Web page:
Our descent down the slide was a marvel of efficiency as I backed down on hands and feet for the bulk of it. I think our success surprised all of us and the pride at the bottom of the slide was something earned by every member of the team. We supported each other physically and emotionally, well deserving the elation we felt. Resting only for lunch, we picked up our packs for the long hike out.

During this break I bent to pick up equipment and struck my head into a tree that I had been warned of earlier. This moment of sloppiness would challenge me for the next few hours. My head was pounding, my balance impacted and now the burden of my wet pack would make me struggle too much. A mentally weary Quinn would have been my guide, but he reacted to my unsteady struggles by not wanting to lead. He knew I was not at my safest and wanted me to get stable first. We took him off duty and I tapped the human guides for the next stretch. I slipped and fell a bit more during this struggling time and the rain began to fall lightly. By the time we crossed the streams which had grown from the prior day, we achieved a speedy safe efficiency. It was incredibly taxing but the results were ideal. Enough so we kept Quinn off duty for the remainder of the trip.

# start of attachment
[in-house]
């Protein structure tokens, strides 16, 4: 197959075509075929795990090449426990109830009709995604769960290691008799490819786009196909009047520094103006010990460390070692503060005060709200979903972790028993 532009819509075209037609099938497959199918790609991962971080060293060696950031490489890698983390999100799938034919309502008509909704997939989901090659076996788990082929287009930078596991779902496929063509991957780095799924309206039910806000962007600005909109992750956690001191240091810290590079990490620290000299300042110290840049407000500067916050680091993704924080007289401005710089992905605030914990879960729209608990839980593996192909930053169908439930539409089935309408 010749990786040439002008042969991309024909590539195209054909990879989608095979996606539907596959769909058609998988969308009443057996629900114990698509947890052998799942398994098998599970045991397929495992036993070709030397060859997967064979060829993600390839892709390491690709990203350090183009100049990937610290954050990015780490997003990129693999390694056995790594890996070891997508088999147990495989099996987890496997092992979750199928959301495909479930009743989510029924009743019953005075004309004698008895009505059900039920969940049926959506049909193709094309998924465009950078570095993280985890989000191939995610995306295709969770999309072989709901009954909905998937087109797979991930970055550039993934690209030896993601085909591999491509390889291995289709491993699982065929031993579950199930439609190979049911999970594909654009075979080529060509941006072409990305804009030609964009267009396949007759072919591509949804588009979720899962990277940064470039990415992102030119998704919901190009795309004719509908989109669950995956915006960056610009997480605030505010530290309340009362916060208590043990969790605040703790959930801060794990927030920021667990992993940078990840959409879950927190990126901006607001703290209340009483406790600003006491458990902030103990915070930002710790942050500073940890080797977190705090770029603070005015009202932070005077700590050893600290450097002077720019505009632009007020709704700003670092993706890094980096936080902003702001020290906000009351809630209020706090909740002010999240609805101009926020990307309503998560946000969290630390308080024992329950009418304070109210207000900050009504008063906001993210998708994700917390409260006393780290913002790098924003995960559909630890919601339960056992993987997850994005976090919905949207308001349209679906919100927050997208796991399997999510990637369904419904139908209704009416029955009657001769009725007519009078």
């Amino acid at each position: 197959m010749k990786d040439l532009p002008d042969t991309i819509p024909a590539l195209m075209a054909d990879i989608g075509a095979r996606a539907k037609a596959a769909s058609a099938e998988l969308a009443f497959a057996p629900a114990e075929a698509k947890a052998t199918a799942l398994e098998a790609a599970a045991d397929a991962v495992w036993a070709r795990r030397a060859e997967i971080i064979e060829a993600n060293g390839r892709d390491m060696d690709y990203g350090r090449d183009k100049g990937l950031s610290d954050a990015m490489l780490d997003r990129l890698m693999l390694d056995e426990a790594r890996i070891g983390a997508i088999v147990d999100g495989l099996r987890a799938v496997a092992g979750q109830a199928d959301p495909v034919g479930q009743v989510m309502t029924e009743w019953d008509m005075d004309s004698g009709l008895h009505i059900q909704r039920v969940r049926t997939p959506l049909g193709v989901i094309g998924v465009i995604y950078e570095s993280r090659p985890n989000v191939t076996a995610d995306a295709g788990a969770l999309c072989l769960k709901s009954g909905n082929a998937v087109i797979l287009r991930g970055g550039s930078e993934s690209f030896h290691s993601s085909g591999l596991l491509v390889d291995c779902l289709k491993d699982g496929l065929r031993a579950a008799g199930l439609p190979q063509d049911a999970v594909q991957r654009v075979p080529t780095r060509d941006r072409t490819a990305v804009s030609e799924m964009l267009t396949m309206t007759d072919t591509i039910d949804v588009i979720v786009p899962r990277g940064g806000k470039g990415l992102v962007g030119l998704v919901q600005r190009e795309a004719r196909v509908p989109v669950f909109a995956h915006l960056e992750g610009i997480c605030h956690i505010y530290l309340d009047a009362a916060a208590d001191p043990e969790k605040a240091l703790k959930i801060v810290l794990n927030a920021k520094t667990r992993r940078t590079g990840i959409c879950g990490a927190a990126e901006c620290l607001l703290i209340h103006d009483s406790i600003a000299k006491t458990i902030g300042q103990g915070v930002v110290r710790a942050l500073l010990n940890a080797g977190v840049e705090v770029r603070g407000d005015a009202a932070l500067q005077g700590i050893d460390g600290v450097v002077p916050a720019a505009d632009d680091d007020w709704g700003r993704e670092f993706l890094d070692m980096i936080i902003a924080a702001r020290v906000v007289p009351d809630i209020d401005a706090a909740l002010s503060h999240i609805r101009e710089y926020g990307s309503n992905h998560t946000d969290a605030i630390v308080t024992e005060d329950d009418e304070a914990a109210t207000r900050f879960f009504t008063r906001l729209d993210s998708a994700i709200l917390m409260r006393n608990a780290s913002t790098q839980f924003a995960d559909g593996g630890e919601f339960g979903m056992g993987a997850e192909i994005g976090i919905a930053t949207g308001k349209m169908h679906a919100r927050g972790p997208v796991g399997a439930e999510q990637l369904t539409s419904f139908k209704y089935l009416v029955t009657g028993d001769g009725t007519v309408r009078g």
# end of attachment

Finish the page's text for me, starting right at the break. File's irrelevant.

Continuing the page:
Our final challenge was a Bushwhack gone slightly awry. The Spot Adventure shows the challenges and realities of such expeditions. A steady soaking rain, thick fog and weary hikers can miss the mark and force back-up plans. Sherpa and Tim coordinated to bring us to the streams which would allow us to exit via Franconia Falls. This was hard hiking for certain and mentally draining as well. The team pulled together, gave full support and the aching muscles were pushed to successfully get us all through this. Robbie set a new record for human guiding time and most of it in the unfamiliar bushwhack approach.

The surge of adrenaline and enthusiasm we found at the Franconia Falls was tremendous. Our group then began the long but vastly easy Wilderness trail egress. So much pride and sense of accomplishment poured out even as those final three miles extended into full darkness. Headlamps here were certainly safer than on the slide had we opted for the prior day summit. The day was long and demanding but our crew found dry clothes, celebrated an amazing success and still had the strength and desire to linger longer together. We met at the Woodstock Station for the hot meal and camaraderie such an expedition demands. I will never forget many moments of this marvelous trip or the strength and dedication of the incredible people who were part of the adventure. The views on this hike are not the majestic panorama sought by many, excepting perhaps upon the slide. There were glimpses of the ranges and wilderness which was very worthy yet the most spectacular aspect by far was the spirit of the people who rose up to this challenge and showcased the power of human potential! It was that spirit to which we toasted each other at the end of an incredible journey. Our second season begins with success on all levels and I am thankful for the ever growing Team 2020 Vision Quest and this Owl’s Head expedition!